Setback dealt to Virginians who want local control of Confederate statues

WASHINGTON — A Virginia bill, aimed at giving cities control of Confederate monuments, failed in a state Senate committee this week, dealing a setback to those who want more authority in the hands of local officials and residents.

The bill, sponsored by Democratic Sen. Jennifer Wexton, would have allowed localities to take down or move Confederate statues.

Under current law, local jurisdictions cannot disturb such memorials.

“A lot of folks feel very strongly on both sides,” said Wexton. “What this bill would do is to give the locality, and the people of that locality, the option to have those discussions and debates in the locality itself.”

Wexton, who represents part of Loudoun County, said she brought the legislation forward due in part to concerns raised by her constituents about a Confederate monument outside the Loudoun County Courthouse.

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“Over the past few years, we’ve started to have more discussions about whether that is an appropriate statue to remain there,” she said.

Wexton also cited the events in Charlottesville, where a white nationalist rally turned deadly in August. The rally was centered around the city’s efforts to remove a statue of Confederate Gen. Robert E. Lee.

But Republicans on the Local Government Committee threw out Wexton’s measure Tuesday on a party-line vote of 7-6, arguing that the issue should remain at the state level.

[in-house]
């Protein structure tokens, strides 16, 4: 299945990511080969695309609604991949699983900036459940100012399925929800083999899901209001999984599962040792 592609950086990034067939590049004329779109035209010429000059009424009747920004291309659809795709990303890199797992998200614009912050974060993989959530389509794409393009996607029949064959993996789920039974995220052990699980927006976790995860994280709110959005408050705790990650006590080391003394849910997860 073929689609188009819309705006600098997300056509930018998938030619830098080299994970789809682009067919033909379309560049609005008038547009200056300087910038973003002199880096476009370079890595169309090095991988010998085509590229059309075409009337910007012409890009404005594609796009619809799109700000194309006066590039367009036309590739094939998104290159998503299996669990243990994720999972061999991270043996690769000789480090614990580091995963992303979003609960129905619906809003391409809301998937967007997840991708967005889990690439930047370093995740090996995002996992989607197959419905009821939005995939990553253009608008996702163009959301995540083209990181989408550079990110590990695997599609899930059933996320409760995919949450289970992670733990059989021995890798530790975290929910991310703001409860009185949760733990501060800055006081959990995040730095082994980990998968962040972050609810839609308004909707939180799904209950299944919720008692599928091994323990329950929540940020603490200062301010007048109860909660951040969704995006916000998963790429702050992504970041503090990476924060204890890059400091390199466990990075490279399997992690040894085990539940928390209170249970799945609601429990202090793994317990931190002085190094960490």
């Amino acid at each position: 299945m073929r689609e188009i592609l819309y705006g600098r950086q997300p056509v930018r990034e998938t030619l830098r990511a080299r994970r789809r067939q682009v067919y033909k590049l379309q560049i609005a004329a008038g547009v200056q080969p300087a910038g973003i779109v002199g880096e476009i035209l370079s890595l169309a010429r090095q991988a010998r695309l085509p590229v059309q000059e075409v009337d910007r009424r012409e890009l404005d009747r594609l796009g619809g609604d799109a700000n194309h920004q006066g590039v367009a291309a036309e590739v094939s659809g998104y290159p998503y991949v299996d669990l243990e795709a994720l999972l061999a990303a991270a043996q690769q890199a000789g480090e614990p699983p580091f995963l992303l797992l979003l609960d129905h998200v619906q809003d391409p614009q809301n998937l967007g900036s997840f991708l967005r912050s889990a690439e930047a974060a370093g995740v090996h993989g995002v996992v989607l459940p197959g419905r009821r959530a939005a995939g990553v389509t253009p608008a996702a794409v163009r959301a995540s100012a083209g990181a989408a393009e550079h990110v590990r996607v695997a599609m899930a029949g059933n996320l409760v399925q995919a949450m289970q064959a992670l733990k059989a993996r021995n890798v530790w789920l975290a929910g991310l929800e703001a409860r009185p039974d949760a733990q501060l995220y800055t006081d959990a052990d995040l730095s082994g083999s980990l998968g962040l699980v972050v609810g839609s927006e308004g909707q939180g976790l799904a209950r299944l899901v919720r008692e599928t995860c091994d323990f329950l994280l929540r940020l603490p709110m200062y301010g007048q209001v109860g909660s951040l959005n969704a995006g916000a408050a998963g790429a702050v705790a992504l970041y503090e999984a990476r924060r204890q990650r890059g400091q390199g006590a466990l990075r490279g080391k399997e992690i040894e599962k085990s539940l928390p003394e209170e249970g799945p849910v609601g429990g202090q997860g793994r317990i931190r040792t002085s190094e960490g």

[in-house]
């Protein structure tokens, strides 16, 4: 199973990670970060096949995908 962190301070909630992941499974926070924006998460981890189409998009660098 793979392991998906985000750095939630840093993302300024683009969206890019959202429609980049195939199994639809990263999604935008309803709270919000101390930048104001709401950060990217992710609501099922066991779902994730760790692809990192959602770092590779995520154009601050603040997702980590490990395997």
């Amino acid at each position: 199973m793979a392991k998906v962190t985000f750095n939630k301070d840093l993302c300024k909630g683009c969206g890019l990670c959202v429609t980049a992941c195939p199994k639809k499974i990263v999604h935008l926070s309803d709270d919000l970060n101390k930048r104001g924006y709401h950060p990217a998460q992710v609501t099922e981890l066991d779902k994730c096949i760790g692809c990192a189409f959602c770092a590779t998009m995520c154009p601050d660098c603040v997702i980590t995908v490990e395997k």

“These monuments mean a lot of things to a lot of people,” said Republican Sen. Amanda Chase. “We have people come all over the country to visit these monuments. We should put aside our personal feelings.”

Republican Sen. Bill Carrico asked, “Why would we as a state government allow localities to take those monuments down when it is there for all Virginians to view?”

The decision to kill the bill does not bode well for a similar measure in the House of Delegates that was introduced by House Minority Leader David Toscano. It would give cities the authority to remove or alter Confederate monuments.

The Associated Press contributed to this report.

Rick Massimo

Rick Massimo came to WTOP, and to Washington, in 2012 after having lived in Providence, R.I., since he was a child. He went to George Washington University as an undergraduate and is regularly surprised at the changes to the city since that faraway time.

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